Apple Boosts Growing San Diego Footprint with Big Campus Purchase

Lou Hirsh

July 27, 2022

IPhone Maker Buys Eight-Building Property in Deal Topping $400 Million

Computer giant Apple significantly boosted what was already a steadily growing San Diego footprint, acquiring an eight-building office campus in the city’s Rancho Bernardo neighborhood for an estimated price of about $445 million.

“We’ve been part of the community in San Diego for more than two decades and are thrilled to continue investing here as we expand our world-class teams,” Cupertino, California-based Apple said in a statement.

The approximate price for the 67-acre campus, known as Rancho Vista Corporate Center, is based on document tax filings this week with the San Diego County Recorder’s Office and would make it among the region’s largest office transactions of the past year. News of the deal was reported earlier by the San Diego Union-Tribune.

Apple traditionally has had a limited San Diego presence but has been ramping up in the area since 2018 with a series of office leasings in the city’s University Town Center and Rancho Bernardo neighborhoods. Next to Amazon, it has been among the most active of the major global technology firms expanding in San Diego over the past four years.

In this year’s second quarter, Apple signed two office leases totaling almost 150,000 square feet in Rancho Bernardo, including taking more than 95,000 square feet formerly occupied by defense contractor Northrop Grumman, according to CoStar and local brokerage data.

Since 2020, Apple has signed at least five new leases in Rancho Bernardo totaling nearly 600,000 square feet. That’s in addition to at least 750,000 square feet of leases in the city’s University Town Center neighborhood, the first of which was signed in late 2018.

San Diego was among several U.S. cities where Apple announced plans in April 2021 to invest $430 billion nationwide over the next five years in new work facilities. Apple has said it expects to employ more than 5,000 workers in San Diego by 2026. The iPhone maker did not immediately respond to requests from CoStar News for further comment on the recent acquisition.
Access to Workforce

While Apple has not specified the work being done locally, media reports have noted the work is focused largely on the company’s watches and wireless technologies geared to health monitoring. San Diego is home to numerous life science companies and is also the home base of wireless chip giant Qualcomm.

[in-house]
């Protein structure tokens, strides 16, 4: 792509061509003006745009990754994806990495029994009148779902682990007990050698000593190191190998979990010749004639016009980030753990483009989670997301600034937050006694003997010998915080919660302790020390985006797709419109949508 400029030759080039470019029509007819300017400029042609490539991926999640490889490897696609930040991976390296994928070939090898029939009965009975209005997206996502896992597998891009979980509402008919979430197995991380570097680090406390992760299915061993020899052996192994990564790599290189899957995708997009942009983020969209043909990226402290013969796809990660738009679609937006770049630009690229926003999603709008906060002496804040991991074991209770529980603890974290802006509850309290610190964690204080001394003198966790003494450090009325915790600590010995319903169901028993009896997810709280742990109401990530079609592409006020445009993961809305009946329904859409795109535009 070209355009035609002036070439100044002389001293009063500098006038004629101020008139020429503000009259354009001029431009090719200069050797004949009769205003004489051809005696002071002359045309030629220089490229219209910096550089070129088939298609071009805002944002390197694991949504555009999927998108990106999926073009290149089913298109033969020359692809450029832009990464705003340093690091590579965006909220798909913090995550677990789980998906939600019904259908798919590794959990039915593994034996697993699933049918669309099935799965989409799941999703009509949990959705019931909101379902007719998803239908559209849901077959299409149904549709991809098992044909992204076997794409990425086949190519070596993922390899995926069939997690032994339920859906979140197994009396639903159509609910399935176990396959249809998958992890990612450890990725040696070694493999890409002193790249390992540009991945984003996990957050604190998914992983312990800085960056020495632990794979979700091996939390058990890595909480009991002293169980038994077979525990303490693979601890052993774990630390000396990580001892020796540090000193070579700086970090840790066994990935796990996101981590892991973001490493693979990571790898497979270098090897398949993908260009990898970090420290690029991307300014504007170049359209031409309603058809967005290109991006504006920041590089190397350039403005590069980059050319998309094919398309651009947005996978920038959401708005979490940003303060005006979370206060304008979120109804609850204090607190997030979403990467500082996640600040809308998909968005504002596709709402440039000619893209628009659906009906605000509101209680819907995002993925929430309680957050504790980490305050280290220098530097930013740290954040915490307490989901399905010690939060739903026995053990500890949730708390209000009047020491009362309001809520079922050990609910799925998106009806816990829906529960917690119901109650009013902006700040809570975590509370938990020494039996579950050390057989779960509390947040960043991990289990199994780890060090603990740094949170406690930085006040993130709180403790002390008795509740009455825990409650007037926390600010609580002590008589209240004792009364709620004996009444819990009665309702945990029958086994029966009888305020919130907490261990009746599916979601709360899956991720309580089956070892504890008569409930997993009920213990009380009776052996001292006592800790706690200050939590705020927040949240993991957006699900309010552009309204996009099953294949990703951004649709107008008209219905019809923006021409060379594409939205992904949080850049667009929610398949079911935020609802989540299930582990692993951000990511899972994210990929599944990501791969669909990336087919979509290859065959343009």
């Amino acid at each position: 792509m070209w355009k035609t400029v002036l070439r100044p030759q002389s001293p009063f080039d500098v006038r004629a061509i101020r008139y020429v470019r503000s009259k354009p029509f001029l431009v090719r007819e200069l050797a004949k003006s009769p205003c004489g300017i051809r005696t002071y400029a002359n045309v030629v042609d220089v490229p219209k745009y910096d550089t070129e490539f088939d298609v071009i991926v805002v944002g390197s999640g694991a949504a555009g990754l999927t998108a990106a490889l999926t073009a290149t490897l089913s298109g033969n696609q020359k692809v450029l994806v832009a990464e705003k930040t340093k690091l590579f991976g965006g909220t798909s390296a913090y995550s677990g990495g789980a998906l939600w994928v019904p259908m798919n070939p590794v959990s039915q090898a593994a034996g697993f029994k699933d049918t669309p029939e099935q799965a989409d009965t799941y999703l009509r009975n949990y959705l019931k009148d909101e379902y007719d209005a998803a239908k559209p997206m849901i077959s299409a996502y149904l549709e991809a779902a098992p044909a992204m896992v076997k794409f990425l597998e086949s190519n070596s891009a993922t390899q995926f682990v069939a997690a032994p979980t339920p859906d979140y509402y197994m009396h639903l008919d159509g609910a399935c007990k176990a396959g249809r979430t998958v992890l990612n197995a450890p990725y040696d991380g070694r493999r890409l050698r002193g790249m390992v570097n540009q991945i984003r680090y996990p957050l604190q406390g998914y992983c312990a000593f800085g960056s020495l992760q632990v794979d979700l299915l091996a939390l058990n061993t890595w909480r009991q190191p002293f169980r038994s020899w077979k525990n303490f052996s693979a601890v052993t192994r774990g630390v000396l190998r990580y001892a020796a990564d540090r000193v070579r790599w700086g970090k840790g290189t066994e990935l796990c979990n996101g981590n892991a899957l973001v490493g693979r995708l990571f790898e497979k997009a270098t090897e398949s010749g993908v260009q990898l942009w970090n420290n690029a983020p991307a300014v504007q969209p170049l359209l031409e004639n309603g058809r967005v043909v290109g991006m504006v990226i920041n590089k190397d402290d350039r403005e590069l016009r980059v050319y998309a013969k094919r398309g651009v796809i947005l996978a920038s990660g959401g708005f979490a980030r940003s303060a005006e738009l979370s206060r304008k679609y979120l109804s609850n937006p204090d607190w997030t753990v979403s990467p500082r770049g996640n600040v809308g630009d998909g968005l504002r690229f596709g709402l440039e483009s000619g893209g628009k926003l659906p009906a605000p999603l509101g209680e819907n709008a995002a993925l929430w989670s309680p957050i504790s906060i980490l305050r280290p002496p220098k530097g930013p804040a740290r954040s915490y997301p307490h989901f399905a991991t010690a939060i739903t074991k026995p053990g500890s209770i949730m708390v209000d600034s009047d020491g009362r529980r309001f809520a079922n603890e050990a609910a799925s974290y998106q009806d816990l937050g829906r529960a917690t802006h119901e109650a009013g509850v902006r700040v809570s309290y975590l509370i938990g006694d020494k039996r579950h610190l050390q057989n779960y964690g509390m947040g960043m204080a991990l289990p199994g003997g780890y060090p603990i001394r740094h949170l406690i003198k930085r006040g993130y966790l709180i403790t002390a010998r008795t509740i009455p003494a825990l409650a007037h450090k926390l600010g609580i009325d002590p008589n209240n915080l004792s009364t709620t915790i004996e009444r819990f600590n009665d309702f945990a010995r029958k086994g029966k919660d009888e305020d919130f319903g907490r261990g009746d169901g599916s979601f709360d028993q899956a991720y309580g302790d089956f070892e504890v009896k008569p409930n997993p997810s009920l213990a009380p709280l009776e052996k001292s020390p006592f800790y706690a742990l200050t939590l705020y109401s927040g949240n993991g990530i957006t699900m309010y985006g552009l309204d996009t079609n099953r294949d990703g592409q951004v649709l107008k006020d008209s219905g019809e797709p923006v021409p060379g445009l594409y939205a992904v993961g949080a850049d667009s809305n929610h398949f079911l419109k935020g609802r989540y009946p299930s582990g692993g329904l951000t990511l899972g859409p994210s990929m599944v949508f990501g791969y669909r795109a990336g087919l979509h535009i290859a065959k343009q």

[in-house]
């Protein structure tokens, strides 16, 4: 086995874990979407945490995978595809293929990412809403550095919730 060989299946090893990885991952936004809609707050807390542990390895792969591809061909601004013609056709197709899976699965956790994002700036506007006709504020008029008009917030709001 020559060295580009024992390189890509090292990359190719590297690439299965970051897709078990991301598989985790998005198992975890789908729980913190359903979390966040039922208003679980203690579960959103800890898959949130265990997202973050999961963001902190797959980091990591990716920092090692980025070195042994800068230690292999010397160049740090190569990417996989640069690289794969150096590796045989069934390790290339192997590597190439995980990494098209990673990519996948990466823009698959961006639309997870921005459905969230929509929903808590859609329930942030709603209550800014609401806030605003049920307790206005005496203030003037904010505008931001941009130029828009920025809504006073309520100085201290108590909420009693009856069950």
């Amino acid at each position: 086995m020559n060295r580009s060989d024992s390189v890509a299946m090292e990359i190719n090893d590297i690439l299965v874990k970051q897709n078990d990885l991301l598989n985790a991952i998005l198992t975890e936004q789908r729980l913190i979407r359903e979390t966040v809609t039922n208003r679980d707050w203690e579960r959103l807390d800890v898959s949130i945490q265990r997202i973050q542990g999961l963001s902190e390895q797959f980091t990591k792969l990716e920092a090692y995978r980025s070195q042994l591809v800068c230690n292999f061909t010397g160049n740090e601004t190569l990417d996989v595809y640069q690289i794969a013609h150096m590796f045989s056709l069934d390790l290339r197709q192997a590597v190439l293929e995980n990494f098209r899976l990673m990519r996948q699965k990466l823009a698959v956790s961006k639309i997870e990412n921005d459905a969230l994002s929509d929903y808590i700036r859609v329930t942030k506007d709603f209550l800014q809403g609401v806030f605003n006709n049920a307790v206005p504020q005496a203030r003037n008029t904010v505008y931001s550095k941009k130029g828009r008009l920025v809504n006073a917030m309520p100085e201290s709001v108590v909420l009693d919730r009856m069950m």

Ron Miller, senior vice president with brokerage Colliers International, said Rancho Bernardo has been on the radar screen of technology tenants, especially companies in the defense and aerospace industries, for several years.

Based on conversations with several tech companies now scouting San Diego, Miller said Apple’s choice of Rancho Bernardo, in northeastern San Diego, is largely focused on reaching workers who already reside in that area near Interstate 15. Housing and other costs in the area are relatively affordable compared with other neighborhoods.

“This is about being close to the workforce,” said Miller, who primarily represents office tenants but was not involved in the Apple deal. “They want to be near where their engineers and their other talent are already located.”

He noted tech tenants also want convenient access to local freeways, and Rancho Bernardo fits the bill on that count with nearby access to freeways connecting companies and their workers to downtown San Diego and local beach regions.

Joshua Ohl, director of market analytics for CoStar Group in San Diego, said Apple’s enlarged presence could spur other big tech companies to cluster in and near Rancho Bernardo, an area of northeastern San Diego where real estate costs are also generally lower than in other high-demand neighborhoods to the west. This is in addition to costing much less than other places where Apple does business, including San Francisco and its home base of Silicon Valley.

“I’m not certain if Apple will keep leasing space, but I would guess that they might use this as a central hub for their San Diego footprint — along with their new construction in UTC,” Ohl said. “The site looks to have developable land that they could build on to firm up their footprint there.”

CoStar data shows Rancho Vista Corporate Center was built in 1976 and served for several years as a regional campus for computer and printer maker Hewlett Packard, which left the site several years ago. The campus was purchased in 2016 by investment firm Swift Real Estate Partners of San Francisco for approximately $69 million and renovated in 2018.

Miller said he’s anticipating Apple to invest significantly in a renovation of the Rancho Bernardo campus, even at a time when many companies are rethinking their on-site work priorities after more than two years of pandemic adjustments for working at home.

And unlike other tech giants that have tended to blend in with the local real estate scenery in past decades, such as Amazon and Google, he expects that Apple will make a San Diego design statement along the lines of its newly built circular headquarters in Cupertino.

“Apple always looks to be cutting edge with their amenities and their building designs,” Miller said. “They will want to design a workspace where their workers won’t ever want to leave."